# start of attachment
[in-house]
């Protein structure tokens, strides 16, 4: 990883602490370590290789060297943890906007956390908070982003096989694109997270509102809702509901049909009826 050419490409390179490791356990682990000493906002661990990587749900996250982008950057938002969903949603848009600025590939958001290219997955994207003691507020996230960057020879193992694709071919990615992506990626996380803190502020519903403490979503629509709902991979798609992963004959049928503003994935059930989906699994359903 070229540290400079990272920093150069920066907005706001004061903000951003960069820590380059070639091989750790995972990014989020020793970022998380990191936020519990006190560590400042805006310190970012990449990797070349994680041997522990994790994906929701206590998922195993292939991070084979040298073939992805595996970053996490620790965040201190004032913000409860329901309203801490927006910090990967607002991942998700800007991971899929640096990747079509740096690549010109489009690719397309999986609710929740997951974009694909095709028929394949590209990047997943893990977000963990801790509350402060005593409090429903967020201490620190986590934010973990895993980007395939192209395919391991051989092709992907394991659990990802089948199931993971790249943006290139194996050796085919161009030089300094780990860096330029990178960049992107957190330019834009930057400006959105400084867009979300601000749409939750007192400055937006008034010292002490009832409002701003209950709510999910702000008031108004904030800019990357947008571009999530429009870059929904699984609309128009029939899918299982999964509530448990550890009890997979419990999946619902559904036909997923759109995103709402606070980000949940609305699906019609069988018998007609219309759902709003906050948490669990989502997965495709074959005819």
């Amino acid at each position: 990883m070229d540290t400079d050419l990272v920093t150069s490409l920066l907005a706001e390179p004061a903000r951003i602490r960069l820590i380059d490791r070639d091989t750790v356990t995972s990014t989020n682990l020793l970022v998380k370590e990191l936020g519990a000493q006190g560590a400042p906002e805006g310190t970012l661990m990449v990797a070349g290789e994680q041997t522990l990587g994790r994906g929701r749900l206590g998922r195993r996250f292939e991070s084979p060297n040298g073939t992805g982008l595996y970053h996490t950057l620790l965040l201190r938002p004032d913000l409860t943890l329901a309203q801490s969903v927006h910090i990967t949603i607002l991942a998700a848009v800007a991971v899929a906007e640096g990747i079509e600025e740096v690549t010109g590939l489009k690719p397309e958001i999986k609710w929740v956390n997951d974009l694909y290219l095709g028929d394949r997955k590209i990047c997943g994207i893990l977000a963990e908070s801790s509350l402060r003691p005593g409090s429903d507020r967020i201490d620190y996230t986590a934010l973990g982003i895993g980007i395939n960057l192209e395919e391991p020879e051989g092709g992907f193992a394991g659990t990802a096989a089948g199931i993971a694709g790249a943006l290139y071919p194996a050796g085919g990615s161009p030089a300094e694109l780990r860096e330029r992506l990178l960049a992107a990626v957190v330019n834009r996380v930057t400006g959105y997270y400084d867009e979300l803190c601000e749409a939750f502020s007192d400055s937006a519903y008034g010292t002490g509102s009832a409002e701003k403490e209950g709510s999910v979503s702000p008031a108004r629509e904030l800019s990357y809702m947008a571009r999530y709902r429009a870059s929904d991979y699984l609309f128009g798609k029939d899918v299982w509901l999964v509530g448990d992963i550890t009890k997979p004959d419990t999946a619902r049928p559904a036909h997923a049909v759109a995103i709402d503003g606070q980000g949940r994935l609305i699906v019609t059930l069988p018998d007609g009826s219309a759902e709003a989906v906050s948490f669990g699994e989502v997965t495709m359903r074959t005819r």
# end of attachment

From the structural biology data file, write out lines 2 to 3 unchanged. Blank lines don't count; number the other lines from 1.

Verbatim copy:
């Protein structure tokens, strides 16, 4: 990883602490370590290789060297943890906007956390908070982003096989694109997270509102809702509901049909009826 050419490409390179490791356990682990000493906002661990990587749900996250982008950057938002969903949603848009600025590939958001290219997955994207003691507020996230960057020879193992694709071919990615992506990626996380803190502020519903403490979503629509709902991979798609992963004959049928503003994935059930989906699994359903 070229540290400079990272920093150069920066907005706001004061903000951003960069820590380059070639091989750790995972990014989020020793970022998380990191936020519990006190560590400042805006310190970012990449990797070349994680041997522990994790994906929701206590998922195993292939991070084979040298073939992805595996970053996490620790965040201190004032913000409860329901309203801490927006910090990967607002991942998700800007991971899929640096990747079509740096690549010109489009690719397309999986609710929740997951974009694909095709028929394949590209990047997943893990977000963990801790509350402060005593409090429903967020201490620190986590934010973990895993980007395939192209395919391991051989092709992907394991659990990802089948199931993971790249943006290139194996050796085919161009030089300094780990860096330029990178960049992107957190330019834009930057400006959105400084867009979300601000749409939750007192400055937006008034010292002490009832409002701003209950709510999910702000008031108004904030800019990357947008571009999530429009870059929904699984609309128009029939899918299982999964509530448990550890009890997979419990999946619902559904036909997923759109995103709402606070980000949940609305699906019609069988018998007609219309759902709003906050948490669990989502997965495709074959005819």
């Amino acid at each position: 990883m070229d540290t400079d050419l990272v920093t150069s490409l920066l907005a706001e390179p004061a903000r951003i602490r960069l820590i380059d490791r070639d091989t750790v356990t995972s990014t989020n682990l020793l970022v998380k370590e990191l936020g519990a000493q006190g560590a400042p906002e805006g310190t970012l661990m990449v990797a070349g290789e994680q041997t522990l990587g994790r994906g929701r749900l206590g998922r195993r996250f292939e991070s084979p060297n040298g073939t992805g982008l595996y970053h996490t950057l620790l965040l201190r938002p004032d913000l409860t943890l329901a309203q801490s969903v927006h910090i990967t949603i607002l991942a998700a848009v800007a991971v899929a906007e640096g990747i079509e600025e740096v690549t010109g590939l489009k690719p397309e958001i999986k609710w929740v956390n997951d974009l694909y290219l095709g028929d394949r997955k590209i990047c997943g994207i893990l977000a963990e908070s801790s509350l402060r003691p005593g409090s429903d507020r967020i201490d620190y996230t986590a934010l973990g982003i895993g980007i395939n960057l192209e395919e391991p020879e051989g092709g992907f193992a394991g659990t990802a096989a089948g199931i993971a694709g790249a943006l290139y071919p194996a050796g085919g990615s161009p030089a300094e694109l780990r860096e330029r992506l990178l960049a992107a990626v957190v330019n834009r996380v930057t400006g959105y997270y400084d867009e979300l803190c601000e749409a939750f502020s007192d400055s937006a519903y008034g010292t002490g509102s009832a409002e701003k403490e209950g709510s999910v979503s702000p008031a108004r629509e904030l800019s990357y809702m947008a571009r999530y709902r429009a870059s929904d991979y699984l609309f128009g798609k029939d899918v299982w509901l999964v509530g448990d992963i550890t009890k997979p004959d419990t999946a619902r049928p559904a036909h997923a049909v759109a995103i709402d503003g606070q980000g949940r994935l609305i699906v019609t059930l069988p018998d007609g009826s219309a759902e709003a989906v906050s948490f669990g699994e989502v997965t495709m359903r074959t005819r």